Giroux, Flyers need rapid turnaround to stay in playoff race

Giroux, Flyers need rapid turnaround to stay in playoff race

March 15, 2013, 11:00 am
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They are staring down the gun barrel of a rather long shotgun.
 
As the Flyers prepare to meet the New Jersey Devils Friday night at Wells Fargo Center in the second of their home-and-home encounter, the standings have changed again.
 
And it’s not in the Flyers’ favor.
 
Winnipeg’s 3-1 victory over the Rangers on Thursday night bumped the Rangers to the ninth seed and moved the Jets to eighth with 30 points. The gap between the final playoff seed and the Flyers (11th) is now five points, and both teams ahead of them have games in hand, making makes the stakes that much larger as the Devils sit sixth with 31 points.
 
Sportsclubstats.com as of Friday morning gives the Flyers a 7.5% chance of making the playoffs. Those are rather daunting odds. Still, Flyers captain Claude Giroux hasn’t given up on the playoffs.
 
“I don’t truly believe we’re done if we lose this game,” Giroux said. “Obviously, it’s a big game for us. We need to climb back in the standings, but you can’t be saying that the season’s going to be over if you lose this game.
 
“Obviously, we need to play the way we can play. And it’ll be one game at a time. The message is clear ... Everybody knows what to do out there.”
 
On Thursday morning, general manager Paul Holmgren, gave the club a piece of his mind, walking about the dressing room with a stick in hand.
 
Hours later, Holmgren told the media more than once that the single, biggest thing he is upset about is the club’s lack of competitiveness. So it stands to reason that the GM lectured the team on just that – competing.
 
Anyone who ever saw him play would tell you “compete” was one word that defined the essence of Holmgren’s being on the ice.
 
“The guys know they can play a big game and win a big game,” coach Peter Laviolette said. “They have won big games. We haven’t done it consistently enough and that’s why we’re in the position we’re in.
 
“Trying to find some sort of run of games where’s there a lot more up than down, starting with a big game would be a big place to spring board that. We just haven’t been able to do it.”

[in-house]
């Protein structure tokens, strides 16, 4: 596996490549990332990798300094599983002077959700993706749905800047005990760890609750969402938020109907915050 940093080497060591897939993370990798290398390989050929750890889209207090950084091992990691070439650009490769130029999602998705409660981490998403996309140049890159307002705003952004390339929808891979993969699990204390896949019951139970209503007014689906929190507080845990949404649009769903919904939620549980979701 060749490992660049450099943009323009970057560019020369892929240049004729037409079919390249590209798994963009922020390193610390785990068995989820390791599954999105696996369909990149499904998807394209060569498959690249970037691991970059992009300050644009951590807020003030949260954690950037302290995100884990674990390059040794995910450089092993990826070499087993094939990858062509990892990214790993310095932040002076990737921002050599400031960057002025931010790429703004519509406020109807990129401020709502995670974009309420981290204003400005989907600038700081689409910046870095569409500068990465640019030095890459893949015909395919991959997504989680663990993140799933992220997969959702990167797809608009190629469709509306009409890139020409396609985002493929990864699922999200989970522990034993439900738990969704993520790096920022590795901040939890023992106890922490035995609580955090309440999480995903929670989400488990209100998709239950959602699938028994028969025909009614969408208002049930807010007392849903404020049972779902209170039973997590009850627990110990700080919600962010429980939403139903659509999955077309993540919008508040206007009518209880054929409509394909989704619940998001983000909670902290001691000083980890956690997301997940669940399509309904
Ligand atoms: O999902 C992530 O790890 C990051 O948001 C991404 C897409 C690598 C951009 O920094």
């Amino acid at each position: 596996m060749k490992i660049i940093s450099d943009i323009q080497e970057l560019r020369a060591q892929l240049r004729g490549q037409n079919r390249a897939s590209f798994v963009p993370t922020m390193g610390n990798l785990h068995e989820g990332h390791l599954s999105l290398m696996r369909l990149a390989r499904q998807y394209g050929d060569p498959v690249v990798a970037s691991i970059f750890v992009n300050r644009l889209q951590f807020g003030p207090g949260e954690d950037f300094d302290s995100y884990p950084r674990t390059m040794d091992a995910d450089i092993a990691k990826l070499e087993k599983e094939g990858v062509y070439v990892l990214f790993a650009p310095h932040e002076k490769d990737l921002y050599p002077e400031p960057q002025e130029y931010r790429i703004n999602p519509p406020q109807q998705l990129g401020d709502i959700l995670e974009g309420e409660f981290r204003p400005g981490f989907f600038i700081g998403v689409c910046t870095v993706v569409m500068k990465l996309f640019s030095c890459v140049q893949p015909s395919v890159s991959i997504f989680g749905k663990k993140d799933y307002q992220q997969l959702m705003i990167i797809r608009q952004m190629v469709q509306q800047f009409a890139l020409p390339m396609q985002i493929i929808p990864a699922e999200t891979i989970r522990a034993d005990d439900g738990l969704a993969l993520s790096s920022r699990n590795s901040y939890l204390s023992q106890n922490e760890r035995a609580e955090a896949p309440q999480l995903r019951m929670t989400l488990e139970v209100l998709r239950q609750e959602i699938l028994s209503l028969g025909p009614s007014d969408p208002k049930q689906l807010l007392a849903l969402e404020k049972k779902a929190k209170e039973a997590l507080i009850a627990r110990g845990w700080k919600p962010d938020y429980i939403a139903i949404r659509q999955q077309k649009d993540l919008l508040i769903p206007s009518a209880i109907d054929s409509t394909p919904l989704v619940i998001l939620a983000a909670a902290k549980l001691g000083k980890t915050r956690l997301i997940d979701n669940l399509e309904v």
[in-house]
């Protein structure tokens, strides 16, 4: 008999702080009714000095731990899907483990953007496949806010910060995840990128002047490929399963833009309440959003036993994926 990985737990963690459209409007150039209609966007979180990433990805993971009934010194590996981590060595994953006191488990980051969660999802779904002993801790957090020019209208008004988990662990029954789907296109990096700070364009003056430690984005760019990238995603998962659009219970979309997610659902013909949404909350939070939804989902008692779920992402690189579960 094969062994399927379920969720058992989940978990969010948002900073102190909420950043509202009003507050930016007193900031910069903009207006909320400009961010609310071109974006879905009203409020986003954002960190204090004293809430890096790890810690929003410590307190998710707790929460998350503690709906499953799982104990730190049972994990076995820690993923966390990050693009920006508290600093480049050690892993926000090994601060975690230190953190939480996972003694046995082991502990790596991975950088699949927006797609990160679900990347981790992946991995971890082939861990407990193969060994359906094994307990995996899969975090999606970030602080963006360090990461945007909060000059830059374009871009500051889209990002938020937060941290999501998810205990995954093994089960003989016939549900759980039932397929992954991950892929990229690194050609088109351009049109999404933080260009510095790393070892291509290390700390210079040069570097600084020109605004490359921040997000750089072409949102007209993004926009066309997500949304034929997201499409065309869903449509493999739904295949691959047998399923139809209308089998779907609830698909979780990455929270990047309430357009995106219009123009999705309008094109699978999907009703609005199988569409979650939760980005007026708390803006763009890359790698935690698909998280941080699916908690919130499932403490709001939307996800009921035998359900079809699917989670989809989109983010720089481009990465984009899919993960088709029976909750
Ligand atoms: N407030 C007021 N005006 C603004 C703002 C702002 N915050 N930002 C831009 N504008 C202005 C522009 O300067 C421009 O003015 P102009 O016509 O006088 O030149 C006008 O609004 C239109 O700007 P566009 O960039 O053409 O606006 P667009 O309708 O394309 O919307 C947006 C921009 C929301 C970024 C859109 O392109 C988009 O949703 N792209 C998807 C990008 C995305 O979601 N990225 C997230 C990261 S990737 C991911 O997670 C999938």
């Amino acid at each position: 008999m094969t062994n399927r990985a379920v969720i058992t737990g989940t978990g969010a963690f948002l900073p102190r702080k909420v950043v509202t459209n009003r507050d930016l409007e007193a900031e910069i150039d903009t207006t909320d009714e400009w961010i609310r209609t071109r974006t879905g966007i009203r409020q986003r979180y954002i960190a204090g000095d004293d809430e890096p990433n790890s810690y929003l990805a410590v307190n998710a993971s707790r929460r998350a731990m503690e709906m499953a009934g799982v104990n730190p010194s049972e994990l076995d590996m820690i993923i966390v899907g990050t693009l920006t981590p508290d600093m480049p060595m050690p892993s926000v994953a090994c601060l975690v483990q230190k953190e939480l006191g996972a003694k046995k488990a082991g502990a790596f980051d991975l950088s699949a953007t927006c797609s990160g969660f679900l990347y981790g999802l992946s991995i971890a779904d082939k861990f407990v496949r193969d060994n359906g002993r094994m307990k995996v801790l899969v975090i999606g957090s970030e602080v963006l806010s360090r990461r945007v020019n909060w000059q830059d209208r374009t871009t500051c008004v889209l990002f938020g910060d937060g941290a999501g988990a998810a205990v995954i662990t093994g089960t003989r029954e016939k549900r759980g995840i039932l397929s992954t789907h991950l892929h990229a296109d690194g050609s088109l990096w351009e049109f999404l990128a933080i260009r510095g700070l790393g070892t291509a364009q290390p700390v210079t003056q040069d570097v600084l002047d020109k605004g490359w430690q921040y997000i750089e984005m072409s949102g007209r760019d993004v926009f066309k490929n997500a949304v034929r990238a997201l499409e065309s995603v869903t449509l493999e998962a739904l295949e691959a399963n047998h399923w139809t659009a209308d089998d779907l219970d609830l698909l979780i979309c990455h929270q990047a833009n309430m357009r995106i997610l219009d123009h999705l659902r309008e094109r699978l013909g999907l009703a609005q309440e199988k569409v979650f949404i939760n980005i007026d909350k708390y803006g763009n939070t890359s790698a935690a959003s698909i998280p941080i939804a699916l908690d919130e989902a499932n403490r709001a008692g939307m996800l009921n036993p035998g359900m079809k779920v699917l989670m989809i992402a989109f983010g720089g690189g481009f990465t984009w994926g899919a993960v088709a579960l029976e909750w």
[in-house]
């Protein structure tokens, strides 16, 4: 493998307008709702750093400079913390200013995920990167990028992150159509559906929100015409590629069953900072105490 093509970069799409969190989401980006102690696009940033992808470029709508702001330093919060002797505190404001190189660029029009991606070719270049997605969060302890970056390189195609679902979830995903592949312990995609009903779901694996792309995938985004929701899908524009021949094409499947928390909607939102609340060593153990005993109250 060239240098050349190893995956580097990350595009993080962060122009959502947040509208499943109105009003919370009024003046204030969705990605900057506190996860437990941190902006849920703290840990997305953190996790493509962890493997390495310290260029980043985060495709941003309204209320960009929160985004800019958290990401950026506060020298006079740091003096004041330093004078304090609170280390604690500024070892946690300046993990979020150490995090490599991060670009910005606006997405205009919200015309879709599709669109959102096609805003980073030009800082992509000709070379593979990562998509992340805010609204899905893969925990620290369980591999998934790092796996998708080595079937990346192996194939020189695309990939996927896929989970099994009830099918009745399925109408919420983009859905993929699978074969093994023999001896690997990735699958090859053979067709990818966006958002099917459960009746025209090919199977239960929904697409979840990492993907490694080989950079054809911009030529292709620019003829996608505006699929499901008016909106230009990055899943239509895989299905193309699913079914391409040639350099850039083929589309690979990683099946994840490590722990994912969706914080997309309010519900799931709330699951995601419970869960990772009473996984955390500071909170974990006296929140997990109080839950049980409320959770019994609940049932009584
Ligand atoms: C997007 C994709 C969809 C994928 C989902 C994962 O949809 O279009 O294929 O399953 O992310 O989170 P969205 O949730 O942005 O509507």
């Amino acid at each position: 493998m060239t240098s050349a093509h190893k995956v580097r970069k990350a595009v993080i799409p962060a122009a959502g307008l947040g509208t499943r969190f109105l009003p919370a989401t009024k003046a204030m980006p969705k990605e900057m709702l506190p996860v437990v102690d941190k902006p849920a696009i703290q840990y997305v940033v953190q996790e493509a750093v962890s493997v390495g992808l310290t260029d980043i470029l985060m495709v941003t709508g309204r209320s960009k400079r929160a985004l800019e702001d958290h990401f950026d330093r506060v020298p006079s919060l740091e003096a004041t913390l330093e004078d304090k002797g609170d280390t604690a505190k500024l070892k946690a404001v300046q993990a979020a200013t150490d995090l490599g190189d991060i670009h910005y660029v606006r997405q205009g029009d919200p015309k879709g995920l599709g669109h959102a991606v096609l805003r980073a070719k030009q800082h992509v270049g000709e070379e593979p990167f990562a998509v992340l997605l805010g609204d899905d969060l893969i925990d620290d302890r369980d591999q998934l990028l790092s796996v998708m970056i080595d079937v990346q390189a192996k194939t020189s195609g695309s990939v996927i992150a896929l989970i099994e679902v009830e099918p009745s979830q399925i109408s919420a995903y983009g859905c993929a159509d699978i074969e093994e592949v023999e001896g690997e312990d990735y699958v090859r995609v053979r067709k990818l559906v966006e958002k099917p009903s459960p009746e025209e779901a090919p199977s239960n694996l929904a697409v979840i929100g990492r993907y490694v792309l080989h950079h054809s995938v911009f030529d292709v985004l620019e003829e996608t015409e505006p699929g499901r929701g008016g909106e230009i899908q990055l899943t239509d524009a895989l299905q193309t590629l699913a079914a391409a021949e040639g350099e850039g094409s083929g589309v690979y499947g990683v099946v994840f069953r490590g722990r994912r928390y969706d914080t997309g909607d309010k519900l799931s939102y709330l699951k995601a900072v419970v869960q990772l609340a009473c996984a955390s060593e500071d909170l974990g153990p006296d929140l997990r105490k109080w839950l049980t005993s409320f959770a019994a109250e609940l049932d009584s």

There are 20 games left, including this one. If the Flyers intend to defy the odds, they need 16 wins, starting tonight.
 
Laviolette said his club has to be “loose” and not uptight. The captain’s body language himself lately has changed.
 
Holmgren admitted on Thursday that not having Jaromir Jagr around has hurt Giroux. How? Jagr created space for Giroux on the ice by drawing attention to himself.
 
Giroux’s scoring is down this season from 1.2 points a game to .92.
 
Laviolette has no one he can place on Giroux’s line that draws the kind of attention Jagr did, which is why NBC analyst Eddie Olczyk told the Courier Post this week that Giroux needs to find space himself without help from others.
 
Understandably, Giroux hasn’t been his usual chipper self with a losing club in his first year of captaincy.
 
“It’s pretty easy to be loose when you’re winning,” Giroux said. “I’m just not happy with the way I’m playing, the way the team’s playing, the [direction] the team is going. On game days I’m loose. I know what I have to be out there. What, you don’t think I’m loose out there, or what?
 
“I’m just a guy that doesn’t like to lose. I’m a competitive guy. Anytime I lose, I try anything I can do to get back to winning. ... There’s a lot of games left to play here.
 
“Obviously, we feel we can turn this around. We’re a good team. If we can find a way to play the way we can play, we’re going to be a dangerous team.”